Goodnight, J.H. (1979), A Tutorial on the SWEEP Operator, The American Statistician, 33:3, 149-158

Giesbrecht, F.G. and Burns, J.C. (1985), Two-Stage Analysis Based on a Mixed Model: Large-Sample Asymptotic Theory and Small-Sample Simulation Results, Biometrics 41, p. 477-486

Satterthwaite, F.E. (1946), An Approximate Distribution of Estimates of Variance Components., Biometrics Bulletin 2, 110-114

Gaylor,D.W., Lucas,H.L., Anderson,R.L. (1970), Calculation of Expected Mean Squares by the Abbreviated Doolittle and Square Root Methods., Biometrics 26 (4): 641-655

SAS Help and Documentation PROC MIXED, SAS Institute Inc., Cary, NC, USA

SAS Help and Documentation PROC VARCOMP, SAS Institute Inc., Cary, NC, USA

See Also

anovaMM, remlVCA, remlMM, print.VCA, VCAinference, getCmatrix, ranef, plotRandVar, stepwiseVCA

Examples

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## Not run: 

# load data (CLSI EP05-A2 Within-Lab Precision Experiment) 
data(dataEP05A2_2)

# perform ANOVA-estimation of variance components
res <- anovaVCA(y~day/run, dataEP05A2_2)
res

# design with two main effects (ignoring the hierarchical structure of the design)
anovaVCA(y~day+run, dataEP05A2_2)

# compute confidence intervals, perform F- and Chi-Squared tests
INF <- VCAinference(res, total.claim=3.5, error.claim=2)
INF

### load data from package
data(VCAdata1)

data_sample1 <- VCAdata1[VCAdata1$sample==1,]

### plot data for visual inspection
varPlot(y~lot/day/run, data_sample1)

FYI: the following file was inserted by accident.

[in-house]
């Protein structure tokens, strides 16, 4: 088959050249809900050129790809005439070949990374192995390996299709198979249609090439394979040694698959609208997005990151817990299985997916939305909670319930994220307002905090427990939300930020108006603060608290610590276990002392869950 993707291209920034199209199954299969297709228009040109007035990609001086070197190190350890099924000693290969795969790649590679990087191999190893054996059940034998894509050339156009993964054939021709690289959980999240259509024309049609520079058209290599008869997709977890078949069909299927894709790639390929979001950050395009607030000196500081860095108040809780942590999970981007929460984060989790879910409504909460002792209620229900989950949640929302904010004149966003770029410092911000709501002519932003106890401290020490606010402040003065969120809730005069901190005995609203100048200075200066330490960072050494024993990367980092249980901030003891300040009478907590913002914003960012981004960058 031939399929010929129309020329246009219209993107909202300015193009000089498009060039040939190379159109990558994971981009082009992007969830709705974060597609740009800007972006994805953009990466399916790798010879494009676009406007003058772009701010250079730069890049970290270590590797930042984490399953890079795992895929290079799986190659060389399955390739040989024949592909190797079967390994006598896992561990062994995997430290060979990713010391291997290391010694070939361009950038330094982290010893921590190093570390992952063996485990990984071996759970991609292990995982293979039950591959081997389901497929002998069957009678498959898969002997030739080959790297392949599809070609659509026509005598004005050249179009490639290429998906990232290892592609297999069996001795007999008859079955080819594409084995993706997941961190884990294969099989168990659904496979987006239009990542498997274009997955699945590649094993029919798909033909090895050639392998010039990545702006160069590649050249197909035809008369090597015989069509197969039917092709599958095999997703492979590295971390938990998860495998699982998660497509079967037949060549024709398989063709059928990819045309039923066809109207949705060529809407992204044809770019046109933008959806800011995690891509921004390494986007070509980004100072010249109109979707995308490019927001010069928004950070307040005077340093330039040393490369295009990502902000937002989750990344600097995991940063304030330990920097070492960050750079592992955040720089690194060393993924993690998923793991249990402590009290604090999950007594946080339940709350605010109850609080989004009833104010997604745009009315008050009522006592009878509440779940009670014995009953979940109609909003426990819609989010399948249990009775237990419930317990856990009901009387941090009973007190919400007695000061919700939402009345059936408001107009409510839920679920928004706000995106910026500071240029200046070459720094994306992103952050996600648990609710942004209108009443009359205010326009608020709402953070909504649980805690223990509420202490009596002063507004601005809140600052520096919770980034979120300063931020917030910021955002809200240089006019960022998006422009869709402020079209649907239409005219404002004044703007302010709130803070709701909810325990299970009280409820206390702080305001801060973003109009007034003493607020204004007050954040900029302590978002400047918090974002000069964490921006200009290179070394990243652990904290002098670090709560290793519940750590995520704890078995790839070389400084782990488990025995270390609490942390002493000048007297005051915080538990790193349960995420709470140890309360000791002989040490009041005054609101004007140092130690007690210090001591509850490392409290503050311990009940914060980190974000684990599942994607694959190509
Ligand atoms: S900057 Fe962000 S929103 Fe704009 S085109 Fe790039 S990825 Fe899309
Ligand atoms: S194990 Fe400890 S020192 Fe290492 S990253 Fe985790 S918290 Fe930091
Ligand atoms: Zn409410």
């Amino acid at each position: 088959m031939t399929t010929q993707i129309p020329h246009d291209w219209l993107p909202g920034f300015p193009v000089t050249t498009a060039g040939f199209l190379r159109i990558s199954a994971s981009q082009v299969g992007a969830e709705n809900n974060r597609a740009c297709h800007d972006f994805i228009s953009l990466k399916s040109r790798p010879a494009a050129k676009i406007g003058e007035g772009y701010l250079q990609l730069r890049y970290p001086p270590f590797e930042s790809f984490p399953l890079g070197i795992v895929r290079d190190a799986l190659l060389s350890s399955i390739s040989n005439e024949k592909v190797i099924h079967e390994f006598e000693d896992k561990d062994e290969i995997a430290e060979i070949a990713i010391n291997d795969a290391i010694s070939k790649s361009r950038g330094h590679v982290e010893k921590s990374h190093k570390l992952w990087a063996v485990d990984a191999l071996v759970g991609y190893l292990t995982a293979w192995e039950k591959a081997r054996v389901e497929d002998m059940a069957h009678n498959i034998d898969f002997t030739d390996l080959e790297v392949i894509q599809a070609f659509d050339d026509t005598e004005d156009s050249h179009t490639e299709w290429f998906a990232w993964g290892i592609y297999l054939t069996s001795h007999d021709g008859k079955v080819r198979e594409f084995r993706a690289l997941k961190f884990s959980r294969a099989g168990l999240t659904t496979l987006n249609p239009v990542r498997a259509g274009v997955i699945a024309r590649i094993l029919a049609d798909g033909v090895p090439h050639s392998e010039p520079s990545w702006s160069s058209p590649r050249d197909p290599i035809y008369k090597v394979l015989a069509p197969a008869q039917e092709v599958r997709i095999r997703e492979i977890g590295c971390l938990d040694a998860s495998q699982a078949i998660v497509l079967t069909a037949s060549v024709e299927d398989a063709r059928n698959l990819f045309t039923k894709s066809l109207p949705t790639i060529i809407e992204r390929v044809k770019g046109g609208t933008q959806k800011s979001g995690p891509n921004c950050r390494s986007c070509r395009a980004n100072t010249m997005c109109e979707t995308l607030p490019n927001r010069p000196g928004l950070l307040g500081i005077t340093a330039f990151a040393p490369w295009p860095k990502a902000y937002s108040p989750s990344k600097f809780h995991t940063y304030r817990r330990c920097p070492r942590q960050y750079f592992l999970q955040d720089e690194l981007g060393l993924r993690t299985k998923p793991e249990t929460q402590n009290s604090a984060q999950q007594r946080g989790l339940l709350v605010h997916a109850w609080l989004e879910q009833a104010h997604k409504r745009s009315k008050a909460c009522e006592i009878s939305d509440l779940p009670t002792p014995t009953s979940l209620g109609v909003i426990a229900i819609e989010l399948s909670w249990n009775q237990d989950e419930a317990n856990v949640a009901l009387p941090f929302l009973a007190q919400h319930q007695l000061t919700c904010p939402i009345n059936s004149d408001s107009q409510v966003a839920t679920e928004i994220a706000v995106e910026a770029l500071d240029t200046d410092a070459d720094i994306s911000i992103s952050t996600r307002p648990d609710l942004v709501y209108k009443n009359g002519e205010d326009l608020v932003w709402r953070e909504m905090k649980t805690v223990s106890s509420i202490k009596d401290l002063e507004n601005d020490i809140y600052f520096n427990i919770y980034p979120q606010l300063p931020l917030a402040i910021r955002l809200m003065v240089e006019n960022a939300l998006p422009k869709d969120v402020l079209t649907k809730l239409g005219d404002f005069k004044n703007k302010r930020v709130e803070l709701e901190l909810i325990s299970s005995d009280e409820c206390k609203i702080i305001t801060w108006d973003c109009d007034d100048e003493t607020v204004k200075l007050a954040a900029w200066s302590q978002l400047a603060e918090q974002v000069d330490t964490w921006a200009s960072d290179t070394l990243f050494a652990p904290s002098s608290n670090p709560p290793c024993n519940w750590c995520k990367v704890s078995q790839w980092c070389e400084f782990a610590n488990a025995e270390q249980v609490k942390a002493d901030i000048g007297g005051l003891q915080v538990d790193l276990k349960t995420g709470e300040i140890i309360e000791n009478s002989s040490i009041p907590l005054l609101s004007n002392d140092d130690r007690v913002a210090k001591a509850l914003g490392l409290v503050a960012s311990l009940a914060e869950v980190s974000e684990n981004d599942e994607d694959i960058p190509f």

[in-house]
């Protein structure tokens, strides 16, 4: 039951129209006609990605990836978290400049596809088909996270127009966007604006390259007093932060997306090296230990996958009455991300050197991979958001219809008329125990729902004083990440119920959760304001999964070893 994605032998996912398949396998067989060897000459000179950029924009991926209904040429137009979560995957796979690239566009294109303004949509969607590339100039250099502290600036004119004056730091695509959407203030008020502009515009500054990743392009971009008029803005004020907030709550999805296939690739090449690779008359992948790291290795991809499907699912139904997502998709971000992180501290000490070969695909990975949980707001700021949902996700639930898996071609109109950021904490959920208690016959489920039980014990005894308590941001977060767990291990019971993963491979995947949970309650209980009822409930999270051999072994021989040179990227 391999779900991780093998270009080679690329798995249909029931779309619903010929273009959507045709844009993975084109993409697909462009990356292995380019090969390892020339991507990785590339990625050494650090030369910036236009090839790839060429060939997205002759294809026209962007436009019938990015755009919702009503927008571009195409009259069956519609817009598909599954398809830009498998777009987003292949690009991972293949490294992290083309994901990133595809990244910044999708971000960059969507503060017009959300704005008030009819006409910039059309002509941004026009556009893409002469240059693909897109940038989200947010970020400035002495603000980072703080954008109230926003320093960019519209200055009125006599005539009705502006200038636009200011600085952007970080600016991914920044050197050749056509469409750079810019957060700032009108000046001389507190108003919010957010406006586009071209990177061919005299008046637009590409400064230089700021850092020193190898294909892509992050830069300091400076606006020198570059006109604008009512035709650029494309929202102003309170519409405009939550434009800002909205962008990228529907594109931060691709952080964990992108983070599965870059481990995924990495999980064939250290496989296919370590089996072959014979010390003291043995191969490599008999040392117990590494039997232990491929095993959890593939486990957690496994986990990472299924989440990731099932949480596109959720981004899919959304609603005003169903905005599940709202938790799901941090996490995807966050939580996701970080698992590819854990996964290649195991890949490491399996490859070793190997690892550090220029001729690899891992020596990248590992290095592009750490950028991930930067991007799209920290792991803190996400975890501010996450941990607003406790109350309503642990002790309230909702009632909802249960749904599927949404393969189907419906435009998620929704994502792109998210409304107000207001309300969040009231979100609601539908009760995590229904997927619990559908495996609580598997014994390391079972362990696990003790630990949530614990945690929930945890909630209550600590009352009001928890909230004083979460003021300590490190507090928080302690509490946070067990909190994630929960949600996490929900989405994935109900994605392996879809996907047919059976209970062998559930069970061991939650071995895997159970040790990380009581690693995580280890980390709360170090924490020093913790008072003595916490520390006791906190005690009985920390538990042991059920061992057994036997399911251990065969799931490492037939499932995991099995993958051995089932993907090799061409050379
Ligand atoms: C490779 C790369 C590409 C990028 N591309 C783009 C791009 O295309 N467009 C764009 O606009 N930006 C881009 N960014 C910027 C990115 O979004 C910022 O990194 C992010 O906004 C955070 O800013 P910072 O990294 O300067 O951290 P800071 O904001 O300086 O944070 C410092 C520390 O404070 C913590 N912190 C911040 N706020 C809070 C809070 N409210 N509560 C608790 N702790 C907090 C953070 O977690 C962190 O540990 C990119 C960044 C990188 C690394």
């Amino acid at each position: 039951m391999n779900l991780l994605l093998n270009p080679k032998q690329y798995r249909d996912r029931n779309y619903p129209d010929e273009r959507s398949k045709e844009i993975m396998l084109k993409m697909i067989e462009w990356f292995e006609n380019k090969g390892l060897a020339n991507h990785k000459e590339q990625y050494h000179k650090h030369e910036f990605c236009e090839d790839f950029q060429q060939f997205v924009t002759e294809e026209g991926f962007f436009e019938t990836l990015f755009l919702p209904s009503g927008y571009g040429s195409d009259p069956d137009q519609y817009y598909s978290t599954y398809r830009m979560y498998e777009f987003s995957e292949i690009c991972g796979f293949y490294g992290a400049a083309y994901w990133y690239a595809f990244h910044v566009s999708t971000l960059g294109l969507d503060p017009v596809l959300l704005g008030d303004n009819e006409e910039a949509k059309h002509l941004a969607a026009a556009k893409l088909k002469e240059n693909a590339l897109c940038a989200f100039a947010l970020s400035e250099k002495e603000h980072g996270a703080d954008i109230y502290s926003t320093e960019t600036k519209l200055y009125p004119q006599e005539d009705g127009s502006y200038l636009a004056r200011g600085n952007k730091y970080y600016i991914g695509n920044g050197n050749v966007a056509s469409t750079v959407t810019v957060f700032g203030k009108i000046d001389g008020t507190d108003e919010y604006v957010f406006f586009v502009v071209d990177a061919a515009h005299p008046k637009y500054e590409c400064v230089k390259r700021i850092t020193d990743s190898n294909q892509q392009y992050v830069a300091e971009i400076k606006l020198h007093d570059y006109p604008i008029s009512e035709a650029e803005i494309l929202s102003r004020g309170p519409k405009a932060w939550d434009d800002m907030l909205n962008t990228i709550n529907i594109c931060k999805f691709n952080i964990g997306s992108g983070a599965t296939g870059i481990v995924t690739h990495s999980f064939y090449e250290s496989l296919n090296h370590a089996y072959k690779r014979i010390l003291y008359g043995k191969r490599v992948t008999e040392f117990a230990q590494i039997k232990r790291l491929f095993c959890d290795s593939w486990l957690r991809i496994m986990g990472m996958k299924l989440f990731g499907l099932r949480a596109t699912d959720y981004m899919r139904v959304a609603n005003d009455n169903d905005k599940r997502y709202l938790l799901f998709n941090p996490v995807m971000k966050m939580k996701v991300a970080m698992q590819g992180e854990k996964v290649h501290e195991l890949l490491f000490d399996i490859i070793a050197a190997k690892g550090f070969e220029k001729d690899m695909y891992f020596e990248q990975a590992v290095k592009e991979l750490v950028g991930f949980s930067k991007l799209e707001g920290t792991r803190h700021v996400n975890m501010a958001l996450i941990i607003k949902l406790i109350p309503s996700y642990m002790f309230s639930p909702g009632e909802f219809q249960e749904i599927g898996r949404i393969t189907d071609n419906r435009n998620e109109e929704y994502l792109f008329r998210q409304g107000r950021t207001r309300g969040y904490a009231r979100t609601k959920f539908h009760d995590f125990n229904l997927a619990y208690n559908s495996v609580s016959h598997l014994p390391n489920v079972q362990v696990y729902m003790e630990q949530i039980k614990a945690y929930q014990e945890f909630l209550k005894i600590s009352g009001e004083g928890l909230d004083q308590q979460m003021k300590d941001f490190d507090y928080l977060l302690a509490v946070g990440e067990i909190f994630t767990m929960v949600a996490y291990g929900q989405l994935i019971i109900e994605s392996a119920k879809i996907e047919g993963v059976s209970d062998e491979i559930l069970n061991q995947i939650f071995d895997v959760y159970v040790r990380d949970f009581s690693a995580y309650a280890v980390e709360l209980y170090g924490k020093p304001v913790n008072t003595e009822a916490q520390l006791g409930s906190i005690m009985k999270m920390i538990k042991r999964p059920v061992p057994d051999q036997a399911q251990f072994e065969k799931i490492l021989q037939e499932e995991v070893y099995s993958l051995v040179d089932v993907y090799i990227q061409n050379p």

### estimate VCs for 4-level hierarchical design (error counted) for sample_1 data
anovaVCA(y~lot/day/run, data_sample1)

### using different model (ignoring the hierarchical structure of the design)
anovaVCA(y~lot+day+lot:day:run, data_sample1)

### same model with unbalanced data
anovaVCA(y~lot+day+lot:day:run, data_sample1[-c(1,11,15),])

### use the numerical example from the CLSI EP05-A2 guideline (p.25)
data(Glucose)
res.ex <- anovaVCA(result~day/run, Glucose)

### also perform Chi-Squared tests
### Note: in guideline claimed SD-values are used, here, claimed variances are used
VCAinference(res.ex, total.claim=3.4^2, error.claim=2.5^2)

### now use the six sample reproducibility data from CLSI EP5-A3
### and fit per sample reproducibility model
data(CA19_9)
fit.all <- anovaVCA(result~site/day, CA19_9, by="sample")

reproMat <- data.frame(
 Sample=c("P1", "P2", "Q3", "Q4", "P5", "Q6"),
 Mean= c(fit.all[[1]]$Mean, fit.all[[2]]$Mean, fit.all[[3]]$Mean, 
	        fit.all[[4]]$Mean, fit.all[[5]]$Mean, fit.all[[6]]$Mean),
	Rep_SD=c(fit.all[[1]]$aov.tab["error","SD"], fit.all[[2]]$aov.tab["error","SD"],
	         fit.all[[3]]$aov.tab["error","SD"], fit.all[[4]]$aov.tab["error","SD"],
          fit.all[[5]]$aov.tab["error","SD"], fit.all[[6]]$aov.tab["error","SD"]),
	Rep_CV=c(fit.all[[1]]$aov.tab["error","CV[%]"],fit.all[[2]]$aov.tab["error","CV[%]"],
          fit.all[[3]]$aov.tab["error","CV[%]"],fit.all[[4]]$aov.tab["error","CV[%]"],
          fit.all[[5]]$aov.tab["error","CV[%]"],fit.all[[6]]$aov.tab["error","CV[%]"]),